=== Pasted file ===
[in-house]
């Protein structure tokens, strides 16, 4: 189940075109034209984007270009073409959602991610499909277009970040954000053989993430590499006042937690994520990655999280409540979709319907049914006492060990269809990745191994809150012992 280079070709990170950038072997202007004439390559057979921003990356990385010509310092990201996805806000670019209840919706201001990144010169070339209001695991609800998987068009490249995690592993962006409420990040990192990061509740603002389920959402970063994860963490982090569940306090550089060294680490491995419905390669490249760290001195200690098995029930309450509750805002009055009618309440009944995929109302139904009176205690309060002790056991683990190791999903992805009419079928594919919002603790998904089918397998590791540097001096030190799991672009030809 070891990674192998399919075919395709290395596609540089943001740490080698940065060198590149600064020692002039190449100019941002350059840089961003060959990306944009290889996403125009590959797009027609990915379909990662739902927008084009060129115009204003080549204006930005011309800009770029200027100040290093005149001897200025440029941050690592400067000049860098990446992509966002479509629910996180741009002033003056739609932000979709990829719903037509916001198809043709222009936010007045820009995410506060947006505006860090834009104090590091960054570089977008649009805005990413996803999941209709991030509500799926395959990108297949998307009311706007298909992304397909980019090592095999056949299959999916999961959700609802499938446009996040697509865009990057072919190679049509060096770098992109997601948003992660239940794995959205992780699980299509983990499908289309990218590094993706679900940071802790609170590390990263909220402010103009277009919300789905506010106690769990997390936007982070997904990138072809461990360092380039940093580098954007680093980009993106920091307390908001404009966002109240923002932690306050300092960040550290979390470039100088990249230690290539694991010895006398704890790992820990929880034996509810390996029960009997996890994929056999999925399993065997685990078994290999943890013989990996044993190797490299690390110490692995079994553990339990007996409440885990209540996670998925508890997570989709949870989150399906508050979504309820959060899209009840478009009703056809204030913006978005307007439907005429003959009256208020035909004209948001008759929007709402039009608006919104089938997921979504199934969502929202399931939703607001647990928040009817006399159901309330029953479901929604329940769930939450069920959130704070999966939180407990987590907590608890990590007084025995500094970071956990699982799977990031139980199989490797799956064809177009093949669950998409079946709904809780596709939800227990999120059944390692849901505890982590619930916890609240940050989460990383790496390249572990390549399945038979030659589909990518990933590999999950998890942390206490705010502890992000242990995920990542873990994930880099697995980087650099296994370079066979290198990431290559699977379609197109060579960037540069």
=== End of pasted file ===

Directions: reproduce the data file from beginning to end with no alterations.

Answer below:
[in-house]
């Protein structure tokens, strides 16, 4: 189940075109034209984007270009073409959602991610499909277009970040954000053989993430590499006042937690994520990655999280409540979709319907049914006492060990269809990745191994809150012992 280079070709990170950038072997202007004439390559057979921003990356990385010509310092990201996805806000670019209840919706201001990144010169070339209001695991609800998987068009490249995690592993962006409420990040990192990061509740603002389920959402970063994860963490982090569940306090550089060294680490491995419905390669490249760290001195200690098995029930309450509750805002009055009618309440009944995929109302139904009176205690309060002790056991683990190791999903992805009419079928594919919002603790998904089918397998590791540097001096030190799991672009030809 070891990674192998399919075919395709290395596609540089943001740490080698940065060198590149600064020692002039190449100019941002350059840089961003060959990306944009290889996403125009590959797009027609990915379909990662739902927008084009060129115009204003080549204006930005011309800009770029200027100040290093005149001897200025440029941050690592400067000049860098990446992509966002479509629910996180741009002033003056739609932000979709990829719903037509916001198809043709222009936010007045820009995410506060947006505006860090834009104090590091960054570089977008649009805005990413996803999941209709991030509500799926395959990108297949998307009311706007298909992304397909980019090592095999056949299959999916999961959700609802499938446009996040697509865009990057072919190679049509060096770098992109997601948003992660239940794995959205992780699980299509983990499908289309990218590094993706679900940071802790609170590390990263909220402010103009277009919300789905506010106690769990997390936007982070997904990138072809461990360092380039940093580098954007680093980009993106920091307390908001404009966002109240923002932690306050300092960040550290979390470039100088990249230690290539694991010895006398704890790992820990929880034996509810390996029960009997996890994929056999999925399993065997685990078994290999943890013989990996044993190797490299690390110490692995079994553990339990007996409440885990209540996670998925508890997570989709949870989150399906508050979504309820959060899209009840478009009703056809204030913006978005307007439907005429003959009256208020035909004209948001008759929007709402039009608006919104089938997921979504199934969502929202399931939703607001647990928040009817006399159901309330029953479901929604329940769930939450069920959130704070999966939180407990987590907590608890990590007084025995500094970071956990699982799977990031139980199989490797799956064809177009093949669950998409079946709904809780596709939800227990999120059944390692849901505890982590619930916890609240940050989460990383790496390249572990390549399945038979030659589909990518990933590999999950998890942390206490705010502890992000242990995920990542873990994930880099697995980087650099296994370079066979290198990431290559699977379609197109060579960037540069």